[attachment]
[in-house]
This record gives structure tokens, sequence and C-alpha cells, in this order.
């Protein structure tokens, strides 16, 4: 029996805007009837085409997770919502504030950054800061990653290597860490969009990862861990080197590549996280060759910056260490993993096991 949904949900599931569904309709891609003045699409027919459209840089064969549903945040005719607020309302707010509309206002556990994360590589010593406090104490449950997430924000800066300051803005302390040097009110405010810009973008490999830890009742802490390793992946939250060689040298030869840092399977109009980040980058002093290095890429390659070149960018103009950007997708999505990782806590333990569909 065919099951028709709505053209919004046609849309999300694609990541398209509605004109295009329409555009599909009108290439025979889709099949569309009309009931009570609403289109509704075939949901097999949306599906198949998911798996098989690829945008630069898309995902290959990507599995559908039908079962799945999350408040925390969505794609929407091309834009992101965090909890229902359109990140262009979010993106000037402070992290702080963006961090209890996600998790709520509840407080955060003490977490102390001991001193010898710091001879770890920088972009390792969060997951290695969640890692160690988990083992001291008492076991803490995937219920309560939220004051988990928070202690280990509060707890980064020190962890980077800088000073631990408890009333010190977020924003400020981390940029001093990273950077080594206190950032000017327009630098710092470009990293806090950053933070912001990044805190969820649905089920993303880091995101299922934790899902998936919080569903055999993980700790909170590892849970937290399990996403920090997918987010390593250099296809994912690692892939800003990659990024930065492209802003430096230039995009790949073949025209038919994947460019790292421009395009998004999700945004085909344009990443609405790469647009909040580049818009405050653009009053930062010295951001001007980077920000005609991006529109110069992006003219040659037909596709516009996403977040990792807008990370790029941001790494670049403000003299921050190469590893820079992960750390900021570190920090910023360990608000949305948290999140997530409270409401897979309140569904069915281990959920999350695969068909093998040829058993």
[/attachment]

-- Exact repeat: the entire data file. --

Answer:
[in-house]
This record gives structure tokens, sequence and C-alpha cells, in this order.
């Protein structure tokens, strides 16, 4: 029996805007009837085409997770919502504030950054800061990653290597860490969009990862861990080197590549996280060759910056260490993993096991 949904949900599931569904309709891609003045699409027919459209840089064969549903945040005719607020309302707010509309206002556990994360590589010593406090104490449950997430924000800066300051803005302390040097009110405010810009973008490999830890009742802490390793992946939250060689040298030869840092399977109009980040980058002093290095890429390659070149960018103009950007997708999505990782806590333990569909 065919099951028709709505053209919004046609849309999300694609990541398209509605004109295009329409555009599909009108290439025979889709099949569309009309009931009570609403289109509704075939949901097999949306599906198949998911798996098989690829945008630069898309995902290959990507599995559908039908079962799945999350408040925390969505794609929407091309834009992101965090909890229902359109990140262009979010993106000037402070992290702080963006961090209890996600998790709520509840407080955060003490977490102390001991001193010898710091001879770890920088972009390792969060997951290695969640890692160690988990083992001291008492076991803490995937219920309560939220004051988990928070202690280990509060707890980064020190962890980077800088000073631990408890009333010190977020924003400020981390940029001093990273950077080594206190950032000017327009630098710092470009990293806090950053933070912001990044805190969820649905089920993303880091995101299922934790899902998936919080569903055999993980700790909170590892849970937290399990996403920090997918987010390593250099296809994912690692892939800003990659990024930065492209802003430096230039995009790949073949025209038919994947460019790292421009395009998004999700945004085909344009990443609405790469647009909040580049818009405050653009009053930062010295951001001007980077920000005609991006529109110069992006003219040659037909596709516009996403977040990792807008990370790029941001790494670049403000003299921050190469590893820079992960750390900021570190920090910023360990608000949305948290999140997530409270409401897979309140569904069915281990959920999350695969068909093998040829058993």